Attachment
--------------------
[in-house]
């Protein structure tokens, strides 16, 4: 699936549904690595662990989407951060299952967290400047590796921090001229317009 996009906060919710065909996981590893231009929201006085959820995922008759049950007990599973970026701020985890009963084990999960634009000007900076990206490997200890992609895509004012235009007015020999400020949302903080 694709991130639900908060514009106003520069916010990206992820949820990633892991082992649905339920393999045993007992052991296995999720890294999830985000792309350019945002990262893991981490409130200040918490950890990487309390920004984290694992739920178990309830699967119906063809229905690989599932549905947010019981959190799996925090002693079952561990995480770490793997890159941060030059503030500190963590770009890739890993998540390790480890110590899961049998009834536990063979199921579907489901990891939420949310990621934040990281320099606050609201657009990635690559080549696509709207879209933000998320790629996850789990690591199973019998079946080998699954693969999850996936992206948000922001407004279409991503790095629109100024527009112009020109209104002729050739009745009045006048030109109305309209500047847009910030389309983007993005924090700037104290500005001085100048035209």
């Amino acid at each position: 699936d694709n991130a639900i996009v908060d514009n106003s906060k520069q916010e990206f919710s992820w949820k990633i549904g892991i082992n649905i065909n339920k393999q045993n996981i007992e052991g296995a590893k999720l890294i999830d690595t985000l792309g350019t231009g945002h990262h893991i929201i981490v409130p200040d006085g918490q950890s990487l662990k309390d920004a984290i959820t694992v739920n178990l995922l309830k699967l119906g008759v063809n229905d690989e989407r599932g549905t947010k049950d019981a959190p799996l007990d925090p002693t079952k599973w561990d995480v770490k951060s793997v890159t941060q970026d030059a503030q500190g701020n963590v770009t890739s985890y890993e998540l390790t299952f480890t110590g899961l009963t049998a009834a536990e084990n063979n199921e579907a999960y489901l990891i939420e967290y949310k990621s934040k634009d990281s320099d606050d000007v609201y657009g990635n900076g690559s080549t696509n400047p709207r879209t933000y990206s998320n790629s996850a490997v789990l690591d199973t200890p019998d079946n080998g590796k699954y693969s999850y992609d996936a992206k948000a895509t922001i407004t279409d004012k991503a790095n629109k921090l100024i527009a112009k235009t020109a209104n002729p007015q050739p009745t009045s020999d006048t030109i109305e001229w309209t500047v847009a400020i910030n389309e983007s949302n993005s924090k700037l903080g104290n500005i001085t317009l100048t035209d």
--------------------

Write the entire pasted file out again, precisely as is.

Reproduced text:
[in-house]
């Protein structure tokens, strides 16, 4: 699936549904690595662990989407951060299952967290400047590796921090001229317009 996009906060919710065909996981590893231009929201006085959820995922008759049950007990599973970026701020985890009963084990999960634009000007900076990206490997200890992609895509004012235009007015020999400020949302903080 694709991130639900908060514009106003520069916010990206992820949820990633892991082992649905339920393999045993007992052991296995999720890294999830985000792309350019945002990262893991981490409130200040918490950890990487309390920004984290694992739920178990309830699967119906063809229905690989599932549905947010019981959190799996925090002693079952561990995480770490793997890159941060030059503030500190963590770009890739890993998540390790480890110590899961049998009834536990063979199921579907489901990891939420949310990621934040990281320099606050609201657009990635690559080549696509709207879209933000998320790629996850789990690591199973019998079946080998699954693969999850996936992206948000922001407004279409991503790095629109100024527009112009020109209104002729050739009745009045006048030109109305309209500047847009910030389309983007993005924090700037104290500005001085100048035209």
């Amino acid at each position: 699936d694709n991130a639900i996009v908060d514009n106003s906060k520069q916010e990206f919710s992820w949820k990633i549904g892991i082992n649905i065909n339920k393999q045993n996981i007992e052991g296995a590893k999720l890294i999830d690595t985000l792309g350019t231009g945002h990262h893991i929201i981490v409130p200040d006085g918490q950890s990487l662990k309390d920004a984290i959820t694992v739920n178990l995922l309830k699967l119906g008759v063809n229905d690989e989407r599932g549905t947010k049950d019981a959190p799996l007990d925090p002693t079952k599973w561990d995480v770490k951060s793997v890159t941060q970026d030059a503030q500190g701020n963590v770009t890739s985890y890993e998540l390790t299952f480890t110590g899961l009963t049998a009834a536990e084990n063979n199921e579907a999960y489901l990891i939420e967290y949310k990621s934040k634009d990281s320099d606050d000007v609201y657009g990635n900076g690559s080549t696509n400047p709207r879209t933000y990206s998320n790629s996850a490997v789990l690591d199973t200890p019998d079946n080998g590796k699954y693969s999850y992609d996936a992206k948000a895509t922001i407004t279409d004012k991503a790095n629109k921090l100024i527009a112009k235009t020109a209104n002729p007015q050739p009745t009045s020999d006048t030109i109305e001229w309209t500047v847009a400020i910030n389309e983007s949302n993005s924090k700037l903080g104290n500005i001085t317009l100048t035209d």